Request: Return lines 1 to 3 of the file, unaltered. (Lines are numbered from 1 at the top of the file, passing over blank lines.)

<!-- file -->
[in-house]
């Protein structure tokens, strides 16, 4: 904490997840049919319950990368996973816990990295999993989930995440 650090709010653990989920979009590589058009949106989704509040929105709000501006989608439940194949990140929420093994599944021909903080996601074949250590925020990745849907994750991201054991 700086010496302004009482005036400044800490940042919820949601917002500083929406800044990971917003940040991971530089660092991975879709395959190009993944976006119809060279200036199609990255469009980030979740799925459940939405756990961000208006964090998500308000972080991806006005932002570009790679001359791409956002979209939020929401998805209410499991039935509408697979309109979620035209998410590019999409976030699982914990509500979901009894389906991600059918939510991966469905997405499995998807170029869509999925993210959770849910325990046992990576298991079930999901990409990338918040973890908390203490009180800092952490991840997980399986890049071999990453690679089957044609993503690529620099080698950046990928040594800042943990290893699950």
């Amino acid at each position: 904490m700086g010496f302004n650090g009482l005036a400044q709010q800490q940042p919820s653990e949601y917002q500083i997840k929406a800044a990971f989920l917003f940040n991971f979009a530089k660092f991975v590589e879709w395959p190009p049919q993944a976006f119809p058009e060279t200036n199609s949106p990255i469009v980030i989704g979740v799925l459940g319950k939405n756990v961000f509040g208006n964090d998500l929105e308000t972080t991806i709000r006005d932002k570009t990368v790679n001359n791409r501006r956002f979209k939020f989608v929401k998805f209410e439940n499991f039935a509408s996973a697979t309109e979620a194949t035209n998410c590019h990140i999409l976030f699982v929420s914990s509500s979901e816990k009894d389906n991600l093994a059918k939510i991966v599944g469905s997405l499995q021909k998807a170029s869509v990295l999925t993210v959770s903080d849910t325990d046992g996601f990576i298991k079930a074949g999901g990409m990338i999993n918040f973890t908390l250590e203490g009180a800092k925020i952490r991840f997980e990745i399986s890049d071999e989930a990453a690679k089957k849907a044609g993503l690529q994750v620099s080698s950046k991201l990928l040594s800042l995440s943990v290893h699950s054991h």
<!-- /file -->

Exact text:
[in-house]
């Protein structure tokens, strides 16, 4: 904490997840049919319950990368996973816990990295999993989930995440 650090709010653990989920979009590589058009949106989704509040929105709000501006989608439940194949990140929420093994599944021909903080996601074949250590925020990745849907994750991201054991 700086010496302004009482005036400044800490940042919820949601917002500083929406800044990971917003940040991971530089660092991975879709395959190009993944976006119809060279200036199609990255469009980030979740799925459940939405756990961000208006964090998500308000972080991806006005932002570009790679001359791409956002979209939020929401998805209410499991039935509408697979309109979620035209998410590019999409976030699982914990509500979901009894389906991600059918939510991966469905997405499995998807170029869509999925993210959770849910325990046992990576298991079930999901990409990338918040973890908390203490009180800092952490991840997980399986890049071999990453690679089957044609993503690529620099080698950046990928040594800042943990290893699950």
């Amino acid at each position: 904490m700086g010496f302004n650090g009482l005036a400044q709010q800490q940042p919820s653990e949601y917002q500083i997840k929406a800044a990971f989920l917003f940040n991971f979009a530089k660092f991975v590589e879709w395959p190009p049919q993944a976006f119809p058009e060279t200036n199609s949106p990255i469009v980030i989704g979740v799925l459940g319950k939405n756990v961000f509040g208006n964090d998500l929105e308000t972080t991806i709000r006005d932002k570009t990368v790679n001359n791409r501006r956002f979209k939020f989608v929401k998805f209410e439940n499991f039935a509408s996973a697979t309109e979620a194949t035209n998410c590019h990140i999409l976030f699982v929420s914990s509500s979901e816990k009894d389906n991600l093994a059918k939510i991966v599944g469905s997405l499995q021909k998807a170029s869509v990295l999925t993210v959770s903080d849910t325990d046992g996601f990576i298991k079930a074949g999901g990409m990338i999993n918040f973890t908390l250590e203490g009180a800092k925020i952490r991840f997980e990745i399986s890049d071999e989930a990453a690679k089957k849907a044609g993503l690529q994750v620099s080698s950046k991201l990928l040594s800042l995440s943990v290893h699950s054991h």